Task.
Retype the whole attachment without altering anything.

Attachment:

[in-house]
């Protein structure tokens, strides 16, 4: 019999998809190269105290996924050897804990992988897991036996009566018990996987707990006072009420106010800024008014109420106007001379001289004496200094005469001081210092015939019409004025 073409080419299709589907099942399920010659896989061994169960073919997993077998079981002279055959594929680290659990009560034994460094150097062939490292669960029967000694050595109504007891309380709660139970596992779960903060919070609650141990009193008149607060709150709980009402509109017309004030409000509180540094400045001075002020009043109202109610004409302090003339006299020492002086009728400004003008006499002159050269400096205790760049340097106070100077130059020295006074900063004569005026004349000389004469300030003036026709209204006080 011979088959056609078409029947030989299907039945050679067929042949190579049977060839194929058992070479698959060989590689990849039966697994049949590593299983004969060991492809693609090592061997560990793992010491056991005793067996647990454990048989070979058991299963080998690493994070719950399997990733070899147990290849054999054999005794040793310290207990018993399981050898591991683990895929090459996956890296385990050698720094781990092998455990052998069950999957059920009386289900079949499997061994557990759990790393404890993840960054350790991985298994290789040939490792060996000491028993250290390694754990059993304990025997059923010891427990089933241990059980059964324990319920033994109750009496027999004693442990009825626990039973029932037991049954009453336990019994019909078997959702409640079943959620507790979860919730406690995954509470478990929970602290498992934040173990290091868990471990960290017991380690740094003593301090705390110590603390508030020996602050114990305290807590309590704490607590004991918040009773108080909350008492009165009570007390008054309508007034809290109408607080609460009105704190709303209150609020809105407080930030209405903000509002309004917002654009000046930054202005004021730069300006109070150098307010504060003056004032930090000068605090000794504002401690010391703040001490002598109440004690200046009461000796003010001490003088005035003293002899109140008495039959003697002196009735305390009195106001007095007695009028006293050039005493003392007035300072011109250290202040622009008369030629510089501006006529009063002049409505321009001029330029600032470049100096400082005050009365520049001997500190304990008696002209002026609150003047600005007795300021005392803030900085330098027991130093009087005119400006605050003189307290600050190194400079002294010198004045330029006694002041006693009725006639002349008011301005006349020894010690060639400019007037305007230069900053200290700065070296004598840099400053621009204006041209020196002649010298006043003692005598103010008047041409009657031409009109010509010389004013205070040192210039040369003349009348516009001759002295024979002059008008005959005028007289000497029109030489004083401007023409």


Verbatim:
[in-house]
């Protein structure tokens, strides 16, 4: 019999998809190269105290996924050897804990992988897991036996009566018990996987707990006072009420106010800024008014109420106007001379001289004496200094005469001081210092015939019409004025 073409080419299709589907099942399920010659896989061994169960073919997993077998079981002279055959594929680290659990009560034994460094150097062939490292669960029967000694050595109504007891309380709660139970596992779960903060919070609650141990009193008149607060709150709980009402509109017309004030409000509180540094400045001075002020009043109202109610004409302090003339006299020492002086009728400004003008006499002159050269400096205790760049340097106070100077130059020295006074900063004569005026004349000389004469300030003036026709209204006080 011979088959056609078409029947030989299907039945050679067929042949190579049977060839194929058992070479698959060989590689990849039966697994049949590593299983004969060991492809693609090592061997560990793992010491056991005793067996647990454990048989070979058991299963080998690493994070719950399997990733070899147990290849054999054999005794040793310290207990018993399981050898591991683990895929090459996956890296385990050698720094781990092998455990052998069950999957059920009386289900079949499997061994557990759990790393404890993840960054350790991985298994290789040939490792060996000491028993250290390694754990059993304990025997059923010891427990089933241990059980059964324990319920033994109750009496027999004693442990009825626990039973029932037991049954009453336990019994019909078997959702409640079943959620507790979860919730406690995954509470478990929970602290498992934040173990290091868990471990960290017991380690740094003593301090705390110590603390508030020996602050114990305290807590309590704490607590004991918040009773108080909350008492009165009570007390008054309508007034809290109408607080609460009105704190709303209150609020809105407080930030209405903000509002309004917002654009000046930054202005004021730069300006109070150098307010504060003056004032930090000068605090000794504002401690010391703040001490002598109440004690200046009461000796003010001490003088005035003293002899109140008495039959003697002196009735305390009195106001007095007695009028006293050039005493003392007035300072011109250290202040622009008369030629510089501006006529009063002049409505321009001029330029600032470049100096400082005050009365520049001997500190304990008696002209002026609150003047600005007795300021005392803030900085330098027991130093009087005119400006605050003189307290600050190194400079002294010198004045330029006694002041006693009725006639002349008011301005006349020894010690060639400019007037305007230069900053200290700065070296004598840099400053621009204006041209020196002649010298006043003692005598103010008047041409009657031409009109010509010389004013205070040192210039040369003349009348516009001759002295024979002059008008005959005028007289000497029109030489004083401007023409």